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TRAVEL Danny does New York

Travel
Typography
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FAMOUS FACE Annie Moore, the Irish woman who 120 years ago became the first immigrant to enter the USA through Ellis Island.

Danny does a busy day in New York


Daniel Carey

READERS of Travel + Leisure magazine recently voted New York the rudest city in America. Yet the only bad-mannered behaviour I encountered during my five days in The Big Apple was by an animal.
I was walking down East 71st Street on my way to an art gallery when I spotted a man being attacked by his own (small) dog. It seems the pooch hadn’t taken too kindly to her owner’s attempt to clean up after her. 
The image of that man-versus-bitch battle will stay with me much longer than the stunning Vermeers and Rembrandts I saw in the Metropolitan Museum of Art. Mind you, I won’t forget Lucas Cranach’s painting ‘The Martyrdom of St Barbara’ in a hurry. After all, it’s not every day you see a woman getting beheaded by her own father.
My last day in the city began with a ferry trip to Liberty Island (home of the stunning Statue of Liberty) and Ellis Island, where the old immigration station has been turned into a museum. “I came to America because I heard the streets were paved with gold,” runs a quote on the wall from an Italian. “When I got here, I found out three things: first, the streets weren’t paved with gold; second, they weren’t paved at all; and third, I was expected to pave them!”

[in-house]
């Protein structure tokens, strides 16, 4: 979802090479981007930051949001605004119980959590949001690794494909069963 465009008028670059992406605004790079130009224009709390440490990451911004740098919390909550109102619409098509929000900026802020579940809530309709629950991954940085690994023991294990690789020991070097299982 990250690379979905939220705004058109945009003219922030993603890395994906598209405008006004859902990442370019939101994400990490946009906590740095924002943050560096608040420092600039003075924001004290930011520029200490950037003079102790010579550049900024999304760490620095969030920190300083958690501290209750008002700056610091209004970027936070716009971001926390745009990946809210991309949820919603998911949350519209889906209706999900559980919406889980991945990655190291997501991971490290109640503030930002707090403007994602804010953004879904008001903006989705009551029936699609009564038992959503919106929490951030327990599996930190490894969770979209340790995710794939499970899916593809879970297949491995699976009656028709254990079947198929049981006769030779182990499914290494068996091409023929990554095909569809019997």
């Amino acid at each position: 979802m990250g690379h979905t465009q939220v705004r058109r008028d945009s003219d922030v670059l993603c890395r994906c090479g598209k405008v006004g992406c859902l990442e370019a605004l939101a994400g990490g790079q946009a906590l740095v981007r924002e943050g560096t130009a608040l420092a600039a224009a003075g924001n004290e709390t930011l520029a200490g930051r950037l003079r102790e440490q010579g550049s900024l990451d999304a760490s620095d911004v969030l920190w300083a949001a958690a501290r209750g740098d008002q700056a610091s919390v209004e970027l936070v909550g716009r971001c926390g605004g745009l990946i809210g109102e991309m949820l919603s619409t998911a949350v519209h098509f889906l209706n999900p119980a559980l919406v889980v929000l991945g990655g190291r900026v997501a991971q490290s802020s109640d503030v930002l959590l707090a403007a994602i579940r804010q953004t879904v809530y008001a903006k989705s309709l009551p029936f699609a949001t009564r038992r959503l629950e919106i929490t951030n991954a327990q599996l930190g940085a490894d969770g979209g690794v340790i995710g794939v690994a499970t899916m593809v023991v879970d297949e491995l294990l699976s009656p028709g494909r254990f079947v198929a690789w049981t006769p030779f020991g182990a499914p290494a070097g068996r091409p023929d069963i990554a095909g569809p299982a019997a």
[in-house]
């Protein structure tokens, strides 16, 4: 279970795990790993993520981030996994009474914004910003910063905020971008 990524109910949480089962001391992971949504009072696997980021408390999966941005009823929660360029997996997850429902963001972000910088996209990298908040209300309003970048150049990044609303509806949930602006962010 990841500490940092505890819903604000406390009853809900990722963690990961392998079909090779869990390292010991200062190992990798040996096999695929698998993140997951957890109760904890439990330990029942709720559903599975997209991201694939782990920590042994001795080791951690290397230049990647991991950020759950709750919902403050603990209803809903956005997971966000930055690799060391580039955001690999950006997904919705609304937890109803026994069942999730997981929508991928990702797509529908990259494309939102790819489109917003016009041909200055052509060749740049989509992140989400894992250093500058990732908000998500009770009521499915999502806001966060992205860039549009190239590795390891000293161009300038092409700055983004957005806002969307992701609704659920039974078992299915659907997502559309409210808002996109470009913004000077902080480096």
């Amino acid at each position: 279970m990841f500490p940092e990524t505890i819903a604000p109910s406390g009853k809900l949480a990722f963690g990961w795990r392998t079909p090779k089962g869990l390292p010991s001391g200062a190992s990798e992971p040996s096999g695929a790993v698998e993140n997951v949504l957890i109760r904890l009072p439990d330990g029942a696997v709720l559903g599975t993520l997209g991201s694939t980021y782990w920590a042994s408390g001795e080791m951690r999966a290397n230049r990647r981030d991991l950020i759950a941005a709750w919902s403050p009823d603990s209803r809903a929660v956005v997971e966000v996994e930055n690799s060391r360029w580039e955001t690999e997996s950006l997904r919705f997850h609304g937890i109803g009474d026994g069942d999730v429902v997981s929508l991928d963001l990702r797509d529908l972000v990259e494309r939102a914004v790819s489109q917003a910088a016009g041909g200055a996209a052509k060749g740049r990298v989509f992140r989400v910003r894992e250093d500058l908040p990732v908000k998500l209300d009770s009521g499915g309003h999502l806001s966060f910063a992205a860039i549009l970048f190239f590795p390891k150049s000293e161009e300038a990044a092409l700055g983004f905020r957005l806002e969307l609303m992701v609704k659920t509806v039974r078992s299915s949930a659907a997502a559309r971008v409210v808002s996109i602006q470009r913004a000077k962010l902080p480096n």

After walking across the Brooklyn Bridge and visiting Times Square, I ran into a fire hydrant (or some such immovable object) while looking up at the Empire State Building, was almost run over crossing Madison Avenue, and overheard a woman say “I was talking to God about it”. This is a place where even homeless people make a sales pitch of sorts. In the subway, a Vietnam veteran told a rambling tale involving “a fat man and his pants down”, before musing that “freedom is not free”.
My day finished with a gig in Greenwich Village performed by J Aims & The Fever. The lead singer, James Mullally, still has the accent of his native Athlone, though his song titles – ‘PS: I Kill You’ and ‘Sex With Strangers’ – are more risqué than the kind of thing one hears on Midlands 103 or Shannonside FM.  When the show was over, I met the band, including a guy who works with blind people and was Al Pacino’s technical advisor on ‘Scent of a Woman’. You couldn’t make it up.
Songs from the gig were still in my head 24 hours later as I checked into my accommodation in Boston. Here’s a word of advice: don’t sing the words ‘I’m loving sex with strangers’ in the bathroom of a hostel unless you’ve checked that there’s nobody else around. You have been warned.